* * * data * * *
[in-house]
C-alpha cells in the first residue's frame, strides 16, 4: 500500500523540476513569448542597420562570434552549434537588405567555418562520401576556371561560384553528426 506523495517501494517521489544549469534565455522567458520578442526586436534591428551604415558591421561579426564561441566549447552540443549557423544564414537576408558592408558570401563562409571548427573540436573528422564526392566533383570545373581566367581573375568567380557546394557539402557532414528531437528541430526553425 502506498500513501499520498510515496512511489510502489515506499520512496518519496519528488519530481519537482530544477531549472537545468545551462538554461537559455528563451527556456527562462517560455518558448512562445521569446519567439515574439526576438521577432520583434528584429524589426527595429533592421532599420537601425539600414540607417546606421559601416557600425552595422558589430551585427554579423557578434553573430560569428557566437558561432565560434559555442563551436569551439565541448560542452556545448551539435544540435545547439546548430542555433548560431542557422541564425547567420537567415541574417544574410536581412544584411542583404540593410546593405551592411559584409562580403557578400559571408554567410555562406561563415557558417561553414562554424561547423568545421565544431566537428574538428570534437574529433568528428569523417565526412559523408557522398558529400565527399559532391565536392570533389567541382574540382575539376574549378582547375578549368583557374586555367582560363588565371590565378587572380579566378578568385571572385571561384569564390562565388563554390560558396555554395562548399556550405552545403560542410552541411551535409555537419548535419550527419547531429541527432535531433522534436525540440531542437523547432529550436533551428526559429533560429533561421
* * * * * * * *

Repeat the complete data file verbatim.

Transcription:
[in-house]
C-alpha cells in the first residue's frame, strides 16, 4: 500500500523540476513569448542597420562570434552549434537588405567555418562520401576556371561560384553528426 506523495517501494517521489544549469534565455522567458520578442526586436534591428551604415558591421561579426564561441566549447552540443549557423544564414537576408558592408558570401563562409571548427573540436573528422564526392566533383570545373581566367581573375568567380557546394557539402557532414528531437528541430526553425 502506498500513501499520498510515496512511489510502489515506499520512496518519496519528488519530481519537482530544477531549472537545468545551462538554461537559455528563451527556456527562462517560455518558448512562445521569446519567439515574439526576438521577432520583434528584429524589426527595429533592421532599420537601425539600414540607417546606421559601416557600425552595422558589430551585427554579423557578434553573430560569428557566437558561432565560434559555442563551436569551439565541448560542452556545448551539435544540435545547439546548430542555433548560431542557422541564425547567420537567415541574417544574410536581412544584411542583404540593410546593405551592411559584409562580403557578400559571408554567410555562406561563415557558417561553414562554424561547423568545421565544431566537428574538428570534437574529433568528428569523417565526412559523408557522398558529400565527399559532391565536392570533389567541382574540382575539376574549378582547375578549368583557374586555367582560363588565371590565378587572380579566378578568385571572385571561384569564390562565388563554390560558396555554395562548399556550405552545403560542410552541411551535409555537419548535419550527419547531429541527432535531433522534436525540440531542437523547432529550436533551428526559429533560429533561421